In 1979, Horst Holsten was project manager for the Ariane second stage at CNES, before becoming Head of Ariane at Airbus Defence and Space (then MBB-ERNO) in Bremen in 1986. Here is his first-hand account.
“Everything was going according to plan for the maiden flight of the Ariane on 15 December 1979 – the launch preparations, fuelling-up and the countdown, too …five, four, three, two, one, zero: ignition of the four first-stage engines. Yellowish brown gas came up out of the exhaust ducts, but the rocket didn’t budge an inch, it stayed firmly on the ground and the engines had to be shut down again. What had happened? An error message from a pressure sensor in one of the four engines prevented the support arm from disengaging. We were all so disappointed, worried that all our efforts might have been for nothing. What about all those calculations, analyses and tests? This setback wasn’t going to stop us, though! The rocket was de-fuelled, cleaned, given a thorough check and prepared for a new launch attempt. Eight days and nights later, it was 23 December and everything was ready again – yet our hopes were to be dashed once more. This time the automatic launch sequence was halted by the computer in the control room because a valve failed to produce a check-back signal. We managed to establish very quickly that the valve was working properly; it was just that the electrical check-back signal was faulty.
The first Ariane on the launch pad.
There was just one last launch attempt left, since we'd used up our supplies of helium and, of course, without helium, which is used to pressurise the fuel tanks, you can't launch. This really was our very last shot. On 24 December, Christmas Eve 1979, that moment had arrived. The remaining helium was in the stage tanks, the check-back signal from the valve was manually overridden at the critical moment during the launch sequence and … the rocket lifted off, heading off into the bright blue sky. There was only muted applause in the control bunker, as now the interminable wait – with emotions ranging between hope and trepidation – until the end of the flight began. For the team from Bremen the critical moment came after the first stage separated. Would ‘our’ second stage deliver the power it was meant to? It did. The engine ignited, the pressure built up in the tanks, everything went to plan, and the trajectory was just perfect. Towards the end of its flight, a moment of nail-biting tension – unexpected vibrations (Pogo valves, as it later turned out) – but everything went well through to the burnout.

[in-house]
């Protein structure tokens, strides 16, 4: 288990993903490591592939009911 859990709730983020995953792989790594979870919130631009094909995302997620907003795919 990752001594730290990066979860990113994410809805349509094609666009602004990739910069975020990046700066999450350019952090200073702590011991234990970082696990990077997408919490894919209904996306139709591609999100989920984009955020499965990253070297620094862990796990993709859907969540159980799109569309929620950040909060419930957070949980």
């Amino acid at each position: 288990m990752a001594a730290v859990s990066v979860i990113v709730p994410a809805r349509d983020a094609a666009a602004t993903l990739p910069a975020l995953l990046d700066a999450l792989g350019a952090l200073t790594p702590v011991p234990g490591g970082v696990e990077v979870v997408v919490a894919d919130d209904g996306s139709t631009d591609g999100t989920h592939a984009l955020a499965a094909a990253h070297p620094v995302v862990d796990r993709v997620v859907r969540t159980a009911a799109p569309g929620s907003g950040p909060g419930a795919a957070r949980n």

The upper stage also flew perfectly and when the words “payload separation” were heard, a phenomenal cheer went up in the control bunker. It was such a relief after the weeks of tension and more than one of us had tears (of joy) in their eyes: the successful maiden flight of a completely new launch system – how often had something like that been achieved before?! As well as the second stage from Airbus Defence and Space Bremen, Airbus Defence and Space Ottobrunn (then MBB) was also involved in this programme, supplying the engine for the upper stage. It was the start of a success story that has continued to this day.
Soon Ariane 1 would no longer be able to meet the payload requirements and so it was upgraded with additional boosters. Then came the day on which Ariane 4 was launched for the first time with four of these boosters. The date was 5 June 1989. All four boosters ignited at the same time, worked like clockwork in flight and separated simultaneously from the first stage. It was the birth of the European space industry’s workhorse, as this version would subsequently be dubbed. And much of the credit must go to Werner Inden, sadly no longer with us, who as director of the Ariane programme was responsible for ensuring that the company’s technical and cost constraints were met.
Due to the proven reliability of these stages, it was not surprising that the development of the Ariane 5 EPS upper stage was entrusted to Germany. Airbus Defence and Space Bremen was, and still is, responsible for the upper stage and the Attitude Control System (SCA), while Airbus Defence and Space Ottobrunn supplied the Aestus engine. During the maiden flight – of which we all have some painful memories – the rocket exploded shortly after launch. Some nail-biting moments also accompanied the second launch on 30 October 1997. The SCA had to correct an unplanned roll movement, using up 90% of its fuel in the process. Would there still be enough fuel for the half-hour flight of the upper stage? Fortunately, there was: the upper stage flew so smoothly that it successfully completed its mission. Huge relief, pats on the back and once again the feeling of working as part of one big, dedicated team, which makes this kind of success possible. So this is how we laid the foundations for the centres of competence for upper stages in Bremen and propulsion systems in Ottobrunn. Today, both the ESC-A cryogenic upper stage as well as the upper stages for the next generation of rockets are being developed and integrated in Germany. Who would have thought that, back in December 1979?”